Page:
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Superfund Innovative Technology Evaluation - Demonstration Bulletin: In-Situ Soil Stabilization
U.S. EPA. Superfund Innovative Technology Evaluation - Demonstration Bulletin: In-Situ Soil Stabilization. U.S. Environmental Protection Agency, Washington, DC, EPA/540/M5-89/004, 1989.
to inform the public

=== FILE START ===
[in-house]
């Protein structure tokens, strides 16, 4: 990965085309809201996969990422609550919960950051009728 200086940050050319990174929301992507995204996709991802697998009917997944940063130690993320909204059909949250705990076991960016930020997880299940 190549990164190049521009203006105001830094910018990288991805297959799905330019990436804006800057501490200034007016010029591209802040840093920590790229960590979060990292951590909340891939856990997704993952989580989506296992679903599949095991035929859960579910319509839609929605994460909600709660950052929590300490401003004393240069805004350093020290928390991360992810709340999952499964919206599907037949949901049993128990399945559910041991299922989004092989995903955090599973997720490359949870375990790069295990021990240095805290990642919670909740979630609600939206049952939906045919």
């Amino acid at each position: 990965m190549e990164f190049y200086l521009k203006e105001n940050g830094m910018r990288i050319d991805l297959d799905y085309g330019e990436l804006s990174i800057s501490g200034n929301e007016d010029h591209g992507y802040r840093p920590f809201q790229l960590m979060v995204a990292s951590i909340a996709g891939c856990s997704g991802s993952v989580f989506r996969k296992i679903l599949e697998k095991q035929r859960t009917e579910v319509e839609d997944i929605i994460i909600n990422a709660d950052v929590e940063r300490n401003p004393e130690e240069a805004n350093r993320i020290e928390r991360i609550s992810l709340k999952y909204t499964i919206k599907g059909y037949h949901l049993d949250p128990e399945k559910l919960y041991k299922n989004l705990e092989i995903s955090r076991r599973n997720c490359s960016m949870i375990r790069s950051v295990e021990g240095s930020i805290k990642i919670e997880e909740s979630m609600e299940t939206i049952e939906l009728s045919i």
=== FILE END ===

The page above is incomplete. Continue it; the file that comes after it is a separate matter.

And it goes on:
In-situ stabilization technology immobilizes organics and inorganic compounds in wet or dry soils by using reagents (additives) to polymerize with the soils and sludges producing a cement-like mass. Two basic components of this technology are the Geo-Con/DSM Deep Soil Mixing System, a system capable of delivering and mixing chemicals with the soil in-situ, and the batch mixing plant that supplies the proprietary treatment chemicals. The Geo-Con/DSM Deep Soil Mixing System, incorporating mechanical mixing and injection, consists of one set of cutting blades and two sets of mixing blades attached to a vertical drive auger, which rotate at approximately 15 rpm. Two conduits in the auger allow for the injection of the additive slurry and supplemental water. Additive injection is on the downstroke, with further mixing occurring upon auger withdrawal. The treated soil columns, whose diameter is 36 inches, are positioned to provide an overlapping pattern. In each sector, alternating primary and secondary soil columns exist, with all primary columns prepared before the secondary columns are augered. The developer states that their proprietary additive generates a complex crystalline connective network of inorganic polymers and that the structural bonding in the polymer is mainly covalent. Furthermore, in the process, there is a two-phased reaction in which the contaminants are complexed first in a fast-acting reaction and then in a slow-acting reaction where the building of macromolecules continues over a long period of time. For each type of waste, the quantity of additives used varies and must be optimized.